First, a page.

Chasing the Flame
Note: I am a writer as well as an editor. Sometimes I wear my writer’s hat when blogging. This is one of those times.
When the source of his fiction was autobiographical, Eddie could write with authority and authenticity. But when tried to imagine – to invent, to create – he simply could not succeed as well as when he remembered. This is a serious limitation for a fiction writer… But Eddie would make a living as a novelist, nonetheless. One can’t deny him his existence as a writer simply because he would never be, as Chesterton once wrote of Dickens, “a naked flame of mere genius, breaking out in a man without culture, without tradition, without help from historic religions and philosophies or from the great foreign schools.” - A Widow for One Year, by John Irving
I spent four years trying to unearth my “naked flame of mere genius” while I struggled to write a speculative novel about a group of strangers who become trapped in a small mountain town when an impenetrable dome (not unlike the sort you might place over a slab of cheese) suddenly surrounds them. I reached as deep as I could to find all the relevant experiences I’d known that could place me inside the characters’ minds, but since I’d never been trapped under a giant cheese dome, I just made everything up. My characters came across as flannelgraph approximations of my writer’s intent and the story quickly crumbled around them. After about 40,000 words, I admitted defeat. I killed Sphere of Influence and spent the next year mourning the loss.
During that year, I read lots of great books. And, after a brief season of bitterness toward God for having given someone else the writerly genius I was supposed to receive, I reluctantly agreed to re-visit my childhood dream of becoming a published writer.*
I downscaled my plan: I would become a brilliant short story writer instead of a novelist (a plan that included frequent publication in The New Yorker, of course). I was much more intentional this time around. Before I wrote a single word, I sat down with Sherwood Anderson’s Winesburg, Ohio and tried to reverse engineer the stories in order to discern what it was about Anderson’s writing that made his short story collection “literary.”
Then I started writing.
Three overwrought, underdeveloped short stories into my new career, I sighed a defeated sigh and began to prepare my heart for the end of all dreams that featured “becoming a writer” as a key plot element. I was frustrated and discouraged. I stared into the mirror searching for evidence that I might be wrong, that I might be a writer after all, but all I could see was that I was no Sherwood Anderson.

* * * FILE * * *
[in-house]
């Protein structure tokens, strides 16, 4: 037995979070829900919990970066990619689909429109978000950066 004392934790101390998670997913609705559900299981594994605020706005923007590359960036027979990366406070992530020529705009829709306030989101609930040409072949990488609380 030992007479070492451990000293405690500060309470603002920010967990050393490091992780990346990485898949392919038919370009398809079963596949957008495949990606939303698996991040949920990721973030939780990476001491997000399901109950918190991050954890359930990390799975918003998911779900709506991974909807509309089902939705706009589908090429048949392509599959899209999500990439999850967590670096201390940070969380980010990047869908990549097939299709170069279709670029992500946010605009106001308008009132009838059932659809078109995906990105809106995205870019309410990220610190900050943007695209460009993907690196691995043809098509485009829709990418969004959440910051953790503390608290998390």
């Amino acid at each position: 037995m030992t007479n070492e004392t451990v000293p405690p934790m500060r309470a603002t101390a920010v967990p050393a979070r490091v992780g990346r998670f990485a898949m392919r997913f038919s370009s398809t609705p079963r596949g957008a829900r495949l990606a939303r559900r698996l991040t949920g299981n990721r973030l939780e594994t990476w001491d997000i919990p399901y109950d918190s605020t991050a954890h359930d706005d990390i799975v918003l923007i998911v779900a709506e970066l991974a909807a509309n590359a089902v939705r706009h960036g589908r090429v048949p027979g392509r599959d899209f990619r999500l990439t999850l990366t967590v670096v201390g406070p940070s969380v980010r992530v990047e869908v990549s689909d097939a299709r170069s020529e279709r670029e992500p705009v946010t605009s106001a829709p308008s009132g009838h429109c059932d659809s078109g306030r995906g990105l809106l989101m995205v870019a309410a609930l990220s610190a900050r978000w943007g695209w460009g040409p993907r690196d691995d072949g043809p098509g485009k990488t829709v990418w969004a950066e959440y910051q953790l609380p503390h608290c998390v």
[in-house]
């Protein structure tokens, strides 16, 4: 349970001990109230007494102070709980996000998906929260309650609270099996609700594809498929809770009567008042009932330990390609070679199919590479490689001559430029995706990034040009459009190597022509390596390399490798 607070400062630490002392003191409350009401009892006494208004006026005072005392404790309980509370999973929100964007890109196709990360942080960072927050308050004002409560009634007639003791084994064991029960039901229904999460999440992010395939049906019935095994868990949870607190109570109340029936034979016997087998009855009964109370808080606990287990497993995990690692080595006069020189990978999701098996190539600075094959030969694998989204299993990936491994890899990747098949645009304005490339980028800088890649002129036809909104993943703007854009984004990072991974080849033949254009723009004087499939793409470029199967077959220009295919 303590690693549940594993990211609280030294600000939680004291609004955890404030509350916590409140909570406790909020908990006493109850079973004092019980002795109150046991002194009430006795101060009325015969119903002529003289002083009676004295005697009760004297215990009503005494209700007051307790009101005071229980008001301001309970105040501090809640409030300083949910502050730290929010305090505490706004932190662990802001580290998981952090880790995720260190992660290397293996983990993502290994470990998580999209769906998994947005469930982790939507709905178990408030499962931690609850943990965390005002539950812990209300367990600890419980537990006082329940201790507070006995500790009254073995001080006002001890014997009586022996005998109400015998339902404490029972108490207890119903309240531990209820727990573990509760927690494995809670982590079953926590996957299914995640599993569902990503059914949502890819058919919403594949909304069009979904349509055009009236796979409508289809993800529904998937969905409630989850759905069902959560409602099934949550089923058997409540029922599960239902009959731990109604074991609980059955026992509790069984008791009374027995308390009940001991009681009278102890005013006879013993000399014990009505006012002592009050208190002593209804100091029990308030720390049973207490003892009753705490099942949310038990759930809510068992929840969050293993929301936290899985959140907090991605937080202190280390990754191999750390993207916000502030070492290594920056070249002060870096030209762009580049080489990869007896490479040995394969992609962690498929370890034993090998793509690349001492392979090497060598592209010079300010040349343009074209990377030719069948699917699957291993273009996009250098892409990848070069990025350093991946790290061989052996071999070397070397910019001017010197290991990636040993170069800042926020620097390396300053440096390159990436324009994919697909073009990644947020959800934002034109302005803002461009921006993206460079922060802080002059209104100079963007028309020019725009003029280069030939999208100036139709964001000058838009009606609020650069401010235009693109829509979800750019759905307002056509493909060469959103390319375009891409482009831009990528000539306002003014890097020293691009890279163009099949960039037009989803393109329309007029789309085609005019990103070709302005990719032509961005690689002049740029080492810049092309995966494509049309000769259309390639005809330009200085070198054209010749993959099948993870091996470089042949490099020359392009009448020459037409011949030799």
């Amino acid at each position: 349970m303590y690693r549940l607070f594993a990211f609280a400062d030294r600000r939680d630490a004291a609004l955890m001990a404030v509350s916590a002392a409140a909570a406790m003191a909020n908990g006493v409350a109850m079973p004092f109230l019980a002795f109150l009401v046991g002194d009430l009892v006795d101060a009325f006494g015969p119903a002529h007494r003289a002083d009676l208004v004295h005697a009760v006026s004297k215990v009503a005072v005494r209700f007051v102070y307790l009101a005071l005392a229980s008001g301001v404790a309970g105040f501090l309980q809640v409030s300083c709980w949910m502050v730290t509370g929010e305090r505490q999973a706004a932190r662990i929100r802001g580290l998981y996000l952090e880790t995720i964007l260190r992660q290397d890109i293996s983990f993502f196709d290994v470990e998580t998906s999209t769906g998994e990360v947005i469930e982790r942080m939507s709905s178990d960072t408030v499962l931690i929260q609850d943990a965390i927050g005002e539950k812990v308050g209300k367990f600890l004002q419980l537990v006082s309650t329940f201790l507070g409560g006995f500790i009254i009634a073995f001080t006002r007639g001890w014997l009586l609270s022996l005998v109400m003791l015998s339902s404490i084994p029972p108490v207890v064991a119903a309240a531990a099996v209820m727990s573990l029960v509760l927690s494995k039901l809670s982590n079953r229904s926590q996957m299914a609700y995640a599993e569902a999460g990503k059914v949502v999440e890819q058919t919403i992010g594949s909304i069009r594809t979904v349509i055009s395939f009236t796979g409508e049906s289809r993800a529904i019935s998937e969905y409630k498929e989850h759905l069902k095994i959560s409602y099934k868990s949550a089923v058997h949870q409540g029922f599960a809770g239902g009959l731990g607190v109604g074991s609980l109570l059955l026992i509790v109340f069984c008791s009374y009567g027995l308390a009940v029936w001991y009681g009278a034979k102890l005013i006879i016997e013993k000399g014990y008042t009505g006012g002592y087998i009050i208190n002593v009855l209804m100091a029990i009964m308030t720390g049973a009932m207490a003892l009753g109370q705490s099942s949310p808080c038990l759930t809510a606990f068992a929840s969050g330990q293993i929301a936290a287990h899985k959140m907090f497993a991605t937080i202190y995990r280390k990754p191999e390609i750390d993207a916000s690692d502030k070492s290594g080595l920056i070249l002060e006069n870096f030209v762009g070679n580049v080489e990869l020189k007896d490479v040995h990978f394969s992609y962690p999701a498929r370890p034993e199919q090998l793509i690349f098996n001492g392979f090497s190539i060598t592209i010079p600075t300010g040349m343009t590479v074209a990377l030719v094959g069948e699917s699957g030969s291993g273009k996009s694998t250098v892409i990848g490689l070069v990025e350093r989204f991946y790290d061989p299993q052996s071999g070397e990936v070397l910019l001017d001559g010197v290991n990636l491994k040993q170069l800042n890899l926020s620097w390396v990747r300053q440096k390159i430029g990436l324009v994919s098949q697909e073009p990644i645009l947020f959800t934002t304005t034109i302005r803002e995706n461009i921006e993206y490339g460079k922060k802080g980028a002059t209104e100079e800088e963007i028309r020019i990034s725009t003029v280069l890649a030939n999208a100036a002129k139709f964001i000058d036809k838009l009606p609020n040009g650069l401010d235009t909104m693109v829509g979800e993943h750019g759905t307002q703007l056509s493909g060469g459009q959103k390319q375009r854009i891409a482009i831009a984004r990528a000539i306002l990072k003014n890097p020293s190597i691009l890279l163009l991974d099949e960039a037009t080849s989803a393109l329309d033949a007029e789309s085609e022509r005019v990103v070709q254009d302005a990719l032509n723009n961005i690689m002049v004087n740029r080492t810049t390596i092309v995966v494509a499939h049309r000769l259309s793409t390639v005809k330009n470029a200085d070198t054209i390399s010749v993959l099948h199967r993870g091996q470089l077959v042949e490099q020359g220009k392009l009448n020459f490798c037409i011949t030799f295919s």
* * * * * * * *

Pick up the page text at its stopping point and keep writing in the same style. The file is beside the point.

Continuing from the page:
Epiphanies are funny things – they appear out of nowhere and look at you like they’ve been there all along. They offer a kind smile instead of the smirk they have every right to wear and wait patiently for you to notice the truth they carry.
This was mine: I was no Sherwood Anderson.
Duh. (This is the only allowable response to recognizing an epiphany. A hand-slap to the forehead is optional.)
To my surprise, admitting I wasn’t a literary genius didn’t destroy my dream of becoming a published writer, it saved my dream from extinction. In time, the epiphany led me to this truth: Either you have the flame of genius or you don’t. But even if you don’t (and most writers don’t), that doesn’t mean you can’t become a successful published author.
After my epiphany, I started writing again, but this time I wrote autobiographically.
The shift from “trying to be a brilliant storyteller” to “telling the stories I knew” was life-changing. I stopped chasing the blue flame and simply started to remember…
…I remembered the day I ran home from school without a care in the world, fully believing that the very next footfall would touch only air. I remembered the jeering taunt of a classmate that pulled me back to earth mere seconds before I defied the law of gravity. I remembered the sadness that fell over my 10-year-old body like a lead blanket and slowed me to a defeated walk…
And as I began to remember this and a thousand other real-life stories, I realized what my writing had been missing: me.
Immediately, I had a deeper connection with my characters. When they cried, I felt the pain in my gut. When they yelled in anger, my blood boiled. When I painted a character into a corner, it was the character himself who would shout directions on how to solve the plotting problem.
What a difference this made. Instead of chasing the wind, I started to feel it caress my skin. Instead of trying to impress with big words, I chose to express with words I already knew. I stopped trying to be Charles Dickens or Sherwood Anderson and started to figure out who Stephen Parolini was.
Though improbable, it is possible my continuing study of writing and my willingness to learn might someday fuel a dormant flame that reveals a hidden genius.
In the meantime, I’m just going to keep writing. Because no one can deny my existence as a writer.
Not even me.
*I actually realized this dream nearly 20 years ago, and between then and now I’ve published a half-dozen non-fiction books, dozens of curriculum titles and hundreds if not thousands of magazine articles. But I’ve revised the original dream. Now it’s to become a published novelist. I’m still working toward that goal.